Call of Duty swatting guy facing some serious charges

Back around New Years, we looked at the case of the horrifying incident where an online gamer called in a swatting attack on the wrong address, resulting in the death of a complete stranger when police fired upon him. The individual, Tyler Barriss, was quickly located and arrested but it wasn’t initially clear what he might be charged with beyond some lower level felony count of making a false police report. Now we have at least part of the answer to that question. Authorities have extradited him from California to Kansas and charged him with manslaughter in addition to the lesser crimes previously discussed. (NY Daily News)

The California man believed to be behind a deadly “swatting” prank has been charged with manslaughter for placing the phony phone call that culminated in a police officer shooting an unarmed man outside his Kansas home.

Tyler Barriss is also facing charges including interference with law enforcement and reporting a false alarm, which is a felony.

The 25-year-old suspect on Friday made his first court appearance from jail via video after being extradited from California earlier in the week.

In deciding just how culpable Barriss was in the death of Andrew Finch, it’s worth checking out the seeming confession he makes in this interview with a local news outlet. (KWCH News)

“I never intended for anyone to get shot and killed,” he says.

Even if getting an innocent man shot and killed by police was never the intent, many wonder why anyone would make a swatting call in the first place. “There is no inspiration. I don’t get bored and just sit around and decide I’m going to make a SWAT call,” Barriss says.

Barriss says people had often paid him to make the fake emergency calls, but he wouldn’t say if he was paid to make the swatting call in Wichita that led to Finch’s death…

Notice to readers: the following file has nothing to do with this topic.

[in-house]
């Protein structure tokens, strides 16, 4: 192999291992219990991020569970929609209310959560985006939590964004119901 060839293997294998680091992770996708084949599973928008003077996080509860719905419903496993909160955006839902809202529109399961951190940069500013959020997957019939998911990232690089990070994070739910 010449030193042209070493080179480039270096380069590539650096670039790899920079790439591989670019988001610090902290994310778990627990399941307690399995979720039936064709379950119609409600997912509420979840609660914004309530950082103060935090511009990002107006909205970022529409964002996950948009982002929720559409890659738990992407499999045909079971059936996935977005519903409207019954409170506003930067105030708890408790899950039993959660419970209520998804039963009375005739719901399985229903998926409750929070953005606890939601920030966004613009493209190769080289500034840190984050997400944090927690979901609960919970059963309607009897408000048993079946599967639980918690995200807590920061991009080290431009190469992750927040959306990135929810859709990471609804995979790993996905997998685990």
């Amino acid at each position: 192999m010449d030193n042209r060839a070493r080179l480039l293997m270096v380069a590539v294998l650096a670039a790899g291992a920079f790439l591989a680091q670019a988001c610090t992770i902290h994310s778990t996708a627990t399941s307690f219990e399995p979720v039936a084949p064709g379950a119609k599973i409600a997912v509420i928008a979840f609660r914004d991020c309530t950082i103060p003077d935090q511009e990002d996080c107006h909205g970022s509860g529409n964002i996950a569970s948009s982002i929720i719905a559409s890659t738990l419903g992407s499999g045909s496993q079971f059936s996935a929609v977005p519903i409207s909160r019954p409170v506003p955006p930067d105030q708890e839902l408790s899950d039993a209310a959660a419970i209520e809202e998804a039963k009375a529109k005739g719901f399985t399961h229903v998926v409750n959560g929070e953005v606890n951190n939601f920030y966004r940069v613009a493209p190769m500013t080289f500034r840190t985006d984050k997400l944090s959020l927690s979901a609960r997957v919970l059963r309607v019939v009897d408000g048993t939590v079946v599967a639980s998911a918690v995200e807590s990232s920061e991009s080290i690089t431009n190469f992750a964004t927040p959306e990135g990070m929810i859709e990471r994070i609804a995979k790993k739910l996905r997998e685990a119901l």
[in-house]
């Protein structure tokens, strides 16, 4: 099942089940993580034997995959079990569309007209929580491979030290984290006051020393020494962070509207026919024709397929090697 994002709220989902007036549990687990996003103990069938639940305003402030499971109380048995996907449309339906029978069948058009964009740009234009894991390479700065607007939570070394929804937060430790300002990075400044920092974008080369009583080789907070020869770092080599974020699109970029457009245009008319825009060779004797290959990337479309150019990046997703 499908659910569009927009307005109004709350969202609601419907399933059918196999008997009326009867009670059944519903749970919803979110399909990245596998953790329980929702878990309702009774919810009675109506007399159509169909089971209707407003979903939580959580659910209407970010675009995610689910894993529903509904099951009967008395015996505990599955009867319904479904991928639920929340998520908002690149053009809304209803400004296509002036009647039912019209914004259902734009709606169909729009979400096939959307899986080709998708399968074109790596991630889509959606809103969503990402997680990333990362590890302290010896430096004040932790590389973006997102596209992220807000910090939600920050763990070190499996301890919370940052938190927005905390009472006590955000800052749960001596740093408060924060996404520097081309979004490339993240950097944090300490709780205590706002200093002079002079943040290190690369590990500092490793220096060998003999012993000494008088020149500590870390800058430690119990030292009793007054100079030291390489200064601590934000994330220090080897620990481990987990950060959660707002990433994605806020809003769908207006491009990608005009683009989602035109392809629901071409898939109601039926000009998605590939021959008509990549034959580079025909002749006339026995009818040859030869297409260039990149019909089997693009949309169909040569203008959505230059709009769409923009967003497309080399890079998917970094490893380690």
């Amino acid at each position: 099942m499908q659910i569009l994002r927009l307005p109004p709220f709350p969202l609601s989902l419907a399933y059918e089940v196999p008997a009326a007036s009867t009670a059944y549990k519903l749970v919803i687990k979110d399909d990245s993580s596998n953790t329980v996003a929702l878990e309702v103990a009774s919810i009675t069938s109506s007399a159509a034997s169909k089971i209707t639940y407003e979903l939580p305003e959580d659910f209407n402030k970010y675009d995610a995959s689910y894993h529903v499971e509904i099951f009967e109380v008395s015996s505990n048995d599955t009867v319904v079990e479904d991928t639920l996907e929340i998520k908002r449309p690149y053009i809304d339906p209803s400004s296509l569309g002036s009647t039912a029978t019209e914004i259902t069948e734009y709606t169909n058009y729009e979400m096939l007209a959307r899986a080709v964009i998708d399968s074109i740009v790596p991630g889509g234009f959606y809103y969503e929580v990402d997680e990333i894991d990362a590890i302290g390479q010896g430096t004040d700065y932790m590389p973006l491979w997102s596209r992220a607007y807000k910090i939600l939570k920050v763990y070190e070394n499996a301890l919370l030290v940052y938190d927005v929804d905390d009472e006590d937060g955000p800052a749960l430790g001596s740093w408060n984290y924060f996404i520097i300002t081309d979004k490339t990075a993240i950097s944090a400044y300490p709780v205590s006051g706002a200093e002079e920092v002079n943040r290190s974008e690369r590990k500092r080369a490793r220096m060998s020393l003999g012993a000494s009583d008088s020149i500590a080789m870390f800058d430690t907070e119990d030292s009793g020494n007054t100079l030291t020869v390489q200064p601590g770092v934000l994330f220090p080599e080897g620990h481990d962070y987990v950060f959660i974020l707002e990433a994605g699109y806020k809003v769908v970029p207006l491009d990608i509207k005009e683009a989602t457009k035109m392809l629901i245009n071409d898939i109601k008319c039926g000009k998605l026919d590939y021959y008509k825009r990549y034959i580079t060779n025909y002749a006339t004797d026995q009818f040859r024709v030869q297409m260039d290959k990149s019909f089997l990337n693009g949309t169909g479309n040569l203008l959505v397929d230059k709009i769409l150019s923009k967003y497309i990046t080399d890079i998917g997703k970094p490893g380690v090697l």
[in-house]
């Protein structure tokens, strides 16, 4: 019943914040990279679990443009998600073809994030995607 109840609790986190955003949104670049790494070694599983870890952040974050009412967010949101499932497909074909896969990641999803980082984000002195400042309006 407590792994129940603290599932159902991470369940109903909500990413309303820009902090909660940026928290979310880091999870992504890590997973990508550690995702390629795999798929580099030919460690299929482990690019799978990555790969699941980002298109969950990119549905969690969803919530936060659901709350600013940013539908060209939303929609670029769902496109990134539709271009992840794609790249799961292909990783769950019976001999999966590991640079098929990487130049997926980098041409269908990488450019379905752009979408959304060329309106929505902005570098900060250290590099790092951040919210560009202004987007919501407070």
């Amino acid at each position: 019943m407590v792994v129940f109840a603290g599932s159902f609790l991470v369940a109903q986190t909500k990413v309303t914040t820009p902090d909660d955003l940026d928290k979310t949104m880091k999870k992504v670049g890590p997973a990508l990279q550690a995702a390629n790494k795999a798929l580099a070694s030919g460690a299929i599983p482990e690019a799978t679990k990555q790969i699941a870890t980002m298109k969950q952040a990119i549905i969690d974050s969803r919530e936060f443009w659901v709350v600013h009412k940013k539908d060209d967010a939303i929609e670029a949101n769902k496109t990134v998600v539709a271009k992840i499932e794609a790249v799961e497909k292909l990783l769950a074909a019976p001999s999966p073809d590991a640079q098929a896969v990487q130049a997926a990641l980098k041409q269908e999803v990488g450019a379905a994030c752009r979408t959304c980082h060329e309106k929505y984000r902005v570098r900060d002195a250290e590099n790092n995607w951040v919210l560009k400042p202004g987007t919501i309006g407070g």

“It hasn’t just affected my life, it’s affected someone’s family too,” he says. “Someone lost their life. I understand the magnitude of what happened. It’s not just affecting me because I’m sitting in jail. I know who it has affected. I understand all of that.”

Not that I’m insinuating that this guy was some sort of rocket scientist to begin with, but that certainly sounds like a confession. But he “didn’t intend” for anyone to get shot or killed? I’m not willing to believe that anyone smart enough to hook up a laptop, a gaming console and a television is stupid enough to seriously believe that. What did he think was going to happen when he convinced law enforcement to send a SWAT team to a house where there was an armed individual who had already murdered one person and had doused the lower floor with gasoline? Obviously there was a high likelihood that somebody was going to be killed or seriously injured.

What’s more, he’s admitted that he’s done it before and been paid to do it. That’s pretty much the equivalent of acting as a hired hit man. But we may be entering some rather unique legal territory here. The crime was committed over the phone from half a country away. He had no motive to go after Finch since it was a case of mistaken identity. (Or at least the wrong address.) And despite what I just said, he couldn’t have known to a certainty that Finch would die.

Can they bring in a conviction for manslaughter of any sort under those circumstances? I certainly hope so. It likely doesn’t fit the definition of actual murder in most places, but it’s at least manslaughter. Yet we live under a complicated and frequently frustrating legal system. A clever enough lawyer might be able to get Barriss off with only a couple of nuisance charges. That would be a total miscarriage of justice as far as I’m concerned, but I’ve seen too many criminal cases go off the rails to feel very confident about this one.

This post originally appeared on Hot Air

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